[modern] Using Synthetic Engine Oils, filters, by-pass filters

We here have the oil tested at least twice per year on the road rigs. Pick
your own test labs. The only way to determine what is or is not working in
the lube requirements is to test the oil.
There is a by-pass filter on my truck Diesel block, just as John describes.
It pulls about 1/2 gallon of oil per every minute or so at 1500 RPM and
pipes it through a bypass filter( after the main filter) at a rate of about
5-10 psig. The main Fleetguard filter- filters at about 2 to 5 microns. The
bypass is about the same. The real trick here is the low pressure of the
bypass filter. The through-put of the bypass system is set deliberately low
to allow the oil to spend more type working its way through the media. Thus
the fluid can better reach the media lower micron size. FWIW, we are now in
the process of designing a trickle rate (consumption) oil bypass that
triggers off a timer at about 7500 miles. The goal here is to pipe the 7500
mile oil to the Diesel fuel, injector pump, and burn this as fuel. We have
seen these in action on some stationary blocks and one typically adds new
15w/50 API-C4 oil as needed. The only blocks here that use syn-oils are the
stationary engines. The basis for this is the ease of starting in cold
weather. The over-the road blocks here run “easily” up to 200K miles and
more on conventional “C” rated non-syn-oils. Generally, and after monitoring
and keeping good records (for the past thirty years) of maintenance and wear
points, the engine in and of itself is the most reliable component on the
chassis or frame. After 200K road miles there are so many marginal
sub-assembly components attached to the entire vehicle, that are or have or
need to be replaced it is not a practical thing to be concerned about an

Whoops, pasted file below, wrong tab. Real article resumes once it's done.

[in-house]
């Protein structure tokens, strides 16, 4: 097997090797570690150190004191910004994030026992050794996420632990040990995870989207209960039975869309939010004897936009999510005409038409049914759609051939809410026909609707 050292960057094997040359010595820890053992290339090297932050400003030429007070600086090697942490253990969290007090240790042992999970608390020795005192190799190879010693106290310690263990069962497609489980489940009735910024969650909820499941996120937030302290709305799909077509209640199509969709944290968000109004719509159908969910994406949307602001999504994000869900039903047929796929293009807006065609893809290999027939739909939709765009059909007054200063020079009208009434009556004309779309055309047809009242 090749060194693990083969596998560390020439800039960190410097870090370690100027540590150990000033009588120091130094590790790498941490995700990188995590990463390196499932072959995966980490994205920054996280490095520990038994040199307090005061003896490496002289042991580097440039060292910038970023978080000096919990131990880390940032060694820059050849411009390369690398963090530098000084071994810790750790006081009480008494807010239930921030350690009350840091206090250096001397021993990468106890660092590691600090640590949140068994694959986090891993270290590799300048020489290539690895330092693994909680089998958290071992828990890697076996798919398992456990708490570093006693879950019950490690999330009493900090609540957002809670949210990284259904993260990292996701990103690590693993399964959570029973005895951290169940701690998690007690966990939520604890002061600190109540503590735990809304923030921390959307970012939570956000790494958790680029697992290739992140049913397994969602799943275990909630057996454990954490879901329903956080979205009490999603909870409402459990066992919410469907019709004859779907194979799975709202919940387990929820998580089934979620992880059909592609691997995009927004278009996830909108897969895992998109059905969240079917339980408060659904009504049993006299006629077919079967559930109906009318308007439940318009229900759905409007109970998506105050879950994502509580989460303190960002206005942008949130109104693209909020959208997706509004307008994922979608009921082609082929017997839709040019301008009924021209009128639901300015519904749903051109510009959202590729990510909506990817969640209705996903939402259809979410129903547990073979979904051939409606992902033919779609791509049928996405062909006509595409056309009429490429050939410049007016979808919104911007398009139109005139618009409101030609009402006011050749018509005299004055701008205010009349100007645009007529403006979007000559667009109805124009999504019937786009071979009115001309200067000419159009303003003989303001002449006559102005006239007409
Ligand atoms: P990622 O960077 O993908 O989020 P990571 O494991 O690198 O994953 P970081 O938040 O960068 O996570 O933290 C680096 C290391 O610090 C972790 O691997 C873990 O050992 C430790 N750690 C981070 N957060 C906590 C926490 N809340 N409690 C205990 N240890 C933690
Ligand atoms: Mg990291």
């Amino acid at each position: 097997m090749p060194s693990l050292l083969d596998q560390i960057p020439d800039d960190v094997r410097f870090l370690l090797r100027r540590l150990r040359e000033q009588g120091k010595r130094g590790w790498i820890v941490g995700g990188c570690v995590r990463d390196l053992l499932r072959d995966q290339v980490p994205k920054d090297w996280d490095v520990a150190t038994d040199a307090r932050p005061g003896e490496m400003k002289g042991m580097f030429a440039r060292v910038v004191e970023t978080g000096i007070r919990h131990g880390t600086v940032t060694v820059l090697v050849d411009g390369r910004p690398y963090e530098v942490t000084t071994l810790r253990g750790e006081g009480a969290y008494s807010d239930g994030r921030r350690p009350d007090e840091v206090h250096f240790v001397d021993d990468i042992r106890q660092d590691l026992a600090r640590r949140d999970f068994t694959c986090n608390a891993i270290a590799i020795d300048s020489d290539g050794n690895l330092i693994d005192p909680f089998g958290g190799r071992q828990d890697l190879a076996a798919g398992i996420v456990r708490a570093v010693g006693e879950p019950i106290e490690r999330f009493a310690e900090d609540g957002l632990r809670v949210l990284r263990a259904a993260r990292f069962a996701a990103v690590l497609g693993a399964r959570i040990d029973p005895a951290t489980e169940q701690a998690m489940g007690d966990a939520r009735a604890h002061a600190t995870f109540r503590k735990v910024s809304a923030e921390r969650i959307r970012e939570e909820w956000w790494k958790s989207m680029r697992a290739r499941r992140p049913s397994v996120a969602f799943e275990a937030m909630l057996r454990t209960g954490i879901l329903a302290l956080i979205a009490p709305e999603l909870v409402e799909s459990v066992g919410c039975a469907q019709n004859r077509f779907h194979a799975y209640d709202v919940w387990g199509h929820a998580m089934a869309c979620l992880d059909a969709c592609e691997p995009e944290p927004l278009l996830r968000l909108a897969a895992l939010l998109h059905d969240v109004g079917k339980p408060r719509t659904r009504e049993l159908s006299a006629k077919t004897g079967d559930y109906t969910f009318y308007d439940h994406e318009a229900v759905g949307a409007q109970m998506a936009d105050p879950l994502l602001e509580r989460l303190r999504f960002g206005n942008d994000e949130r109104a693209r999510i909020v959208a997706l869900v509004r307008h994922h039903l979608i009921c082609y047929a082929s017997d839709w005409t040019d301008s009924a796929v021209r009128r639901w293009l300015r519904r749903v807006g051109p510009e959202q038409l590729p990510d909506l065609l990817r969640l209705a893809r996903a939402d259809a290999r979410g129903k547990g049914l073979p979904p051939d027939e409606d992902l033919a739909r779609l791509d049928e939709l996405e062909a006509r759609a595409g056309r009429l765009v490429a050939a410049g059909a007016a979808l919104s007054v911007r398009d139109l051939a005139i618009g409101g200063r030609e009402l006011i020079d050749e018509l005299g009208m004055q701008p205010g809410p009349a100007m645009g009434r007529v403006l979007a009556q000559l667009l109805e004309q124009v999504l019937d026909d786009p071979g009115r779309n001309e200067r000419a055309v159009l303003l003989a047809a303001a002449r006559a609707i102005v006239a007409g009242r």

additional 50 to 200K miles of use from the block. For example replacing
the shocks every 20K miles shows the shock towers are rusted beyond
practical use. Brake lines, u-joints ( replaced at least twice) rotors,
calipers, alternators, water pumps multitude of fried smog monitor sending
units pitted windscreens door gaskets etc. on and on. Unless one has painted
and coated all such ferrous base things the wear is very obvious. There has
been significant up-grades in longevity since the 1960’s on all cars and
trucks generally owned by the everyday consumer. but there is still a
countdown clock to recycle time that must happen.
Probably a vehicle that is driven in the southwest would be an minor
exception here. Added to this and here in the upper Midwest it is salt,
sand and calcium chloride that constantly works on the metals and further
decreases the half-life of the main vehicle.

To practical to be fun
Dave 89 XJ6

John said:> No “full flow” type oil filter can effectively remove the

ultra fine combustion “blow-by” products which are so
abrasive to engine components. Some diesel engine
applications use an extremely fine “partial flow” filter
(along with a full flow) for this purpose and they still do
not recommend extended intervals when using a synthetic
versus a conventional.

The difference here is that a diesel “dumps” soot into the oil due to the
blow by which characterises a diesel’s high compression - as opposed to the
much cleaner gasoline engine … However, Chevron’s Delo & Shell’s Rotello
are bargain priced synthetic oils due to the realities of the two different
markets …IE utility & performance VS deluxe consumer …